We arrived directly from our visit to La Roque-Gageac, and had a bite of lunch in their large, empty car-park as we waited with anticipation. In winter the gardens are only open from 2pm – 5pm, so we had a short time window of opportunity for our visit. We paid our entry fee, the first visitors of their quiet day, and walked through the small gift shop into the gardens under deep blue skies. The warm light of the afternoon was perfect today for seeing the wondrous gardens.
Opened to the public in 1997, Les Jardins de Marqueyssac were created from over 150,000 box hedges, all delicately sculpted and tended to form intricate curves, spheres and spiral patterns. The château sits in the heart of the main displays, but the wilder, more natural woodland stretches behind with over six kilometres of paths to wander. We watched some hedges being diligently tended, with string lines and scissors, by the neat, careful staff, ensuring no stray twigs or leaves disturbed the complex forms. We had seen many photos of the gardens before, but had somehow not really expected to find the same exquisite views so easily discovered and recreated. This was one living, visual attraction that does not suffer change with the seasons, but remains a constant, evergreen landscape.
A small nature display and aviary form a part of the gardens, but the hedges take centre-stage. We approached the 19th century grand château, passing by several peahens and peacocks lazily mooching around the grounds. Some time and money has been spent on the renovation of three rooms internally, but the main focus since opening has been on the detailed restoration of the gardens. After a leisurely look into the beautifully-presented rooms, we left by the rear door of the château to be faced with square hedges cut at various angles, like a box of giant green lego pieces had been scattered loosely in the lawn. Nicky suggested that they looked more like enormous Weetabix. We walked on, up a steep, cobbled path lined with lavender and sage, rising enough to now have a wonderful overview.
We visited the recreated skeleton of dinosaur bones found during works in the gardens, now displayed behind glass in a purpose-made pavilion. We enjoyed extensive views from the stone wall and tiny terraces out over the Dordogne valley, soaking up the welcome heat from the afternoon sun. Following the named ‘cliff walk’, we headed deeper into the woods, passing timber archways and steel bird sculptures. We reached a high-railed platform, from where a Via Ferrata route around the lower cliff-face begins, accessible under a separate ticket, but it was not open at this time of year. We passed many hanging fantastical paintings scattered around the forest trails, of fairies and elves, dragons and otherworldly scenes, that helped create a sense of magic to the simple woodland surrounds.
We saw a few wild roe deer bounce past in the extensive woodland beyond the subtle garden fencing. We passed a wishing well and a few small waterfalls, gurgling more like a water feature in a large garden. We reached the wide Belvédère viewpoint, a protruding balcony set 130 metres above the river, and paused here a long while to enjoy the extensive 200 degree panorama from the recently visited La Roque-Gageac right around to Beynac, another Beau Village on the horizon. We watched large black birds circle in spirals above the valley as we breathed in the view, again smiling at our fortune of having arrived here on such a good-weather day. We spoke briefly in French to some ladies whom we later found out were American. Their first words spoken in English to us were an apology for Trump.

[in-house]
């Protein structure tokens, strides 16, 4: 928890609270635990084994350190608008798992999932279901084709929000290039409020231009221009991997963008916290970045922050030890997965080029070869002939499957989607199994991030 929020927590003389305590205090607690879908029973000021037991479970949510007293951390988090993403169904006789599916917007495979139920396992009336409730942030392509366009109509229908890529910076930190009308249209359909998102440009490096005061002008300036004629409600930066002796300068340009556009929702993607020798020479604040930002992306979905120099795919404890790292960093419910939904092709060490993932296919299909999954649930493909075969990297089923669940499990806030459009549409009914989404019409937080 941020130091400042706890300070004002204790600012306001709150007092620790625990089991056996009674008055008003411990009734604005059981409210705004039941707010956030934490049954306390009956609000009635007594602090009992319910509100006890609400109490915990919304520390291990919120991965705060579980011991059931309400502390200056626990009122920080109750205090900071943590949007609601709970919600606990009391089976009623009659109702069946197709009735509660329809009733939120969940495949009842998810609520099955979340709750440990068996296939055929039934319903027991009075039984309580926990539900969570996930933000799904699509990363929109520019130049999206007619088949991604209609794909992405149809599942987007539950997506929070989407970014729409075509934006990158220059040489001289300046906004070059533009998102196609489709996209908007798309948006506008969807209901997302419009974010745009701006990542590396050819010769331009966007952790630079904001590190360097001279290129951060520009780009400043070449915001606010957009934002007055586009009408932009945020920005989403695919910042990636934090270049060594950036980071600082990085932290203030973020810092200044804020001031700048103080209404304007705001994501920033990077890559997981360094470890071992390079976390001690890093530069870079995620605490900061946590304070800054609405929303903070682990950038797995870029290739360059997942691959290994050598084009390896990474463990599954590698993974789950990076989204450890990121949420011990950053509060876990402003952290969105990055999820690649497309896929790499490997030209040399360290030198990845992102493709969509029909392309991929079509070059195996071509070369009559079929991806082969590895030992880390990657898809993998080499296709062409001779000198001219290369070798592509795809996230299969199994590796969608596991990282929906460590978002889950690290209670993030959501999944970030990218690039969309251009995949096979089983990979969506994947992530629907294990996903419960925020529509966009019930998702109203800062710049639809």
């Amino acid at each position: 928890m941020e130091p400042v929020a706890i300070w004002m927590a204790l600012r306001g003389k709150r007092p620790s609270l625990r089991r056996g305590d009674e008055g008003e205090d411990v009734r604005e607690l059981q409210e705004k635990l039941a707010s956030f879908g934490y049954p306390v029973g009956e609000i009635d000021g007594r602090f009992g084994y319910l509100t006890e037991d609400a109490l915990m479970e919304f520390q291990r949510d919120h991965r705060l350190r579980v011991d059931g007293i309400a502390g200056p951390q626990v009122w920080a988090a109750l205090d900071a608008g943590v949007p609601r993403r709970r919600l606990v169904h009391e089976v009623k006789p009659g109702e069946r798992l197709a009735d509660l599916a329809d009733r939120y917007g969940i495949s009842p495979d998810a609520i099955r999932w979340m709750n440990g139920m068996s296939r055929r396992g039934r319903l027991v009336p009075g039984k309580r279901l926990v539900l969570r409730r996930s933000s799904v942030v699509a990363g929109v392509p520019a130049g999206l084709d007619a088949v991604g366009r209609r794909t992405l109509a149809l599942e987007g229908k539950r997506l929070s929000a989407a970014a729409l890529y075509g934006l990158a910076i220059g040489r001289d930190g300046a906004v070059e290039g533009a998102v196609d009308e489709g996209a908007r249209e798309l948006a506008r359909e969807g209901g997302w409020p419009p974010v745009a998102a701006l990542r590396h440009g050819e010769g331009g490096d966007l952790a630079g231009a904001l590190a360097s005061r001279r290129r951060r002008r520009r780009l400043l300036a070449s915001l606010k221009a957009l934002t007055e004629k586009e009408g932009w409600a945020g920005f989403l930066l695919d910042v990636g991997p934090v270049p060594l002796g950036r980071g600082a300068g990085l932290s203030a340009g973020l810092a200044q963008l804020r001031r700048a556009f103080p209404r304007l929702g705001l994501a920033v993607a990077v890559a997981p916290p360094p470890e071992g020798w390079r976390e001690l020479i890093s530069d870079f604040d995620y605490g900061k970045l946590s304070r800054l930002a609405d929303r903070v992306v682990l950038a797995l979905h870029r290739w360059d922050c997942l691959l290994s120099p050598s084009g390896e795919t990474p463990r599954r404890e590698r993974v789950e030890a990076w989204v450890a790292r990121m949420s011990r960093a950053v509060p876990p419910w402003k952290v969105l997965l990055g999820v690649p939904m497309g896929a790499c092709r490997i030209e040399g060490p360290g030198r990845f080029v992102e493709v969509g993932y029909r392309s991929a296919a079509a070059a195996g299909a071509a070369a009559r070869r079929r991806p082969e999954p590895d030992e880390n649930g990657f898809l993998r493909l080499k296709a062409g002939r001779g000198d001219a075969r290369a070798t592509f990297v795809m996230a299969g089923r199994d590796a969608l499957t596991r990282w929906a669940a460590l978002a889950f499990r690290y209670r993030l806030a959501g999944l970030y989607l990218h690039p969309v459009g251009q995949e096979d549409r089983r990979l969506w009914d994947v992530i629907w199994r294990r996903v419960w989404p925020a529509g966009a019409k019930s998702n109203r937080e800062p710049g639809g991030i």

Thick moss grew haphazardly on the thatched conical roof of stone pavilions, making them blend into the thick, deep woodland setting. Each twist of the path seemed to reveal something new, a different installation, painting or sculpture. We reached a play area where there were ground sculptures of grotesque and comical heads, looking like they were emerging from the deep leaf cover. Running beside and over them was a large, long tube of stretch elastic, a tunnel walkway suspended through the trees providing an interesting means of viewing the woodland spaces from above. It was most likely meant as a play-thing for children to run through, but today it just had the big kids playing, to the humorous, head-shaking disdain of more sensible visitors who passed by. They wished they could bounce like us.
Whilst we had been very lucky to have arrived on a stunningly clear blue-sky afternoon, we still felt that we would have enjoyed our time in the gardens whatever the weather. The château was quite lovely, the shapely box-hedge displays did not disappoint, and a lack of contrasting floral colour did nothing to detract from the experience. This was one of the very few places we have paid into where we came away thinking that they had undercharged us for the privilege of visiting – in England, the entry fee would be at least double the €9 we paid. It felt like incredible value for the time, effort and skill displayed in the topiary displays, and was likely worth it for the hilltop setting alone, with the easy, autumnal beauty of the wide Dordogne valley sitting silently below our watchful gaze.
We finally left the magical gardens and thought again of staying locally, but hadn’t been too impressed by the aire. So we drove through the Beau Village, Beynac, under the shadow of its dominant castle, but didn’t stop to visit as we were a little jaded from the recent near-constant stream of stunning historical villages. Instead we moved on to stay at another medieval village on the river, Saint-Cyprien. Here we decided to stop all of our directed and deliberate sight-seeing and take a well-earned break, sitting still for a few days to properly absorb all we had recently seen.